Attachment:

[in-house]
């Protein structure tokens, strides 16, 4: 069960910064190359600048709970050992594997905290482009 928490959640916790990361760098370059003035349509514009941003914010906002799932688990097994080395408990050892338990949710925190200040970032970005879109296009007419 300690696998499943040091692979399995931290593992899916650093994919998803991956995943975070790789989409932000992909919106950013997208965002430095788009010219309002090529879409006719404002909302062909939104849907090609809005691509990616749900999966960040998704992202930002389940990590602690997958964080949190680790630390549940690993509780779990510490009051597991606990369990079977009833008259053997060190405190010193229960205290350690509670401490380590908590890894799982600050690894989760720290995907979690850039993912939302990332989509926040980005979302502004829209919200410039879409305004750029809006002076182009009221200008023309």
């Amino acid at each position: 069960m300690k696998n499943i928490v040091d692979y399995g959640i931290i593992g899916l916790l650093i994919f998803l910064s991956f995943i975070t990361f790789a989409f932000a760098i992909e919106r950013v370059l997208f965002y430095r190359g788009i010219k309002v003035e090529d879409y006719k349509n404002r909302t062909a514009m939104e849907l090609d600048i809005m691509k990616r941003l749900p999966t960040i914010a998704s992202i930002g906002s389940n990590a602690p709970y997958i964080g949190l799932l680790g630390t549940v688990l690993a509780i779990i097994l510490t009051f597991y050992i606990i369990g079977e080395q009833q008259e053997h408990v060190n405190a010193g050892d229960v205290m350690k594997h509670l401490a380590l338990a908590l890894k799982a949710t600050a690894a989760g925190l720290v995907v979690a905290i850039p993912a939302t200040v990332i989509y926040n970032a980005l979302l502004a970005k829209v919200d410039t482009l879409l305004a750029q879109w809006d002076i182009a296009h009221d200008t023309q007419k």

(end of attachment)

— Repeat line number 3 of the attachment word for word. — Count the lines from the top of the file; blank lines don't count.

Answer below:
């Amino acid at each position: 069960m300690k696998n499943i928490v040091d692979y399995g959640i931290i593992g899916l916790l650093i994919f998803l910064s991956f995943i975070t990361f790789a989409f932000a760098i992909e919106r950013v370059l997208f965002y430095r190359g788009i010219k309002v003035e090529d879409y006719k349509n404002r909302t062909a514009m939104e849907l090609d600048i809005m691509k990616r941003l749900p999966t960040i914010a998704s992202i930002g906002s389940n990590a602690p709970y997958i964080g949190l799932l680790g630390t549940v688990l690993a509780i779990i097994l510490t009051f597991y050992i606990i369990g079977e080395q009833q008259e053997h408990v060190n405190a010193g050892d229960v205290m350690k594997h509670l401490a380590l338990a908590l890894k799982a949710t600050a690894a989760g925190l720290v995907v979690a905290i850039p993912a939302t200040v990332i989509y926040n970032a980005l979302l502004a970005k829209v919200d410039t482009l879409l305004a750029q879109w809006d002076i182009a296009h009221d200008t023309q007419k």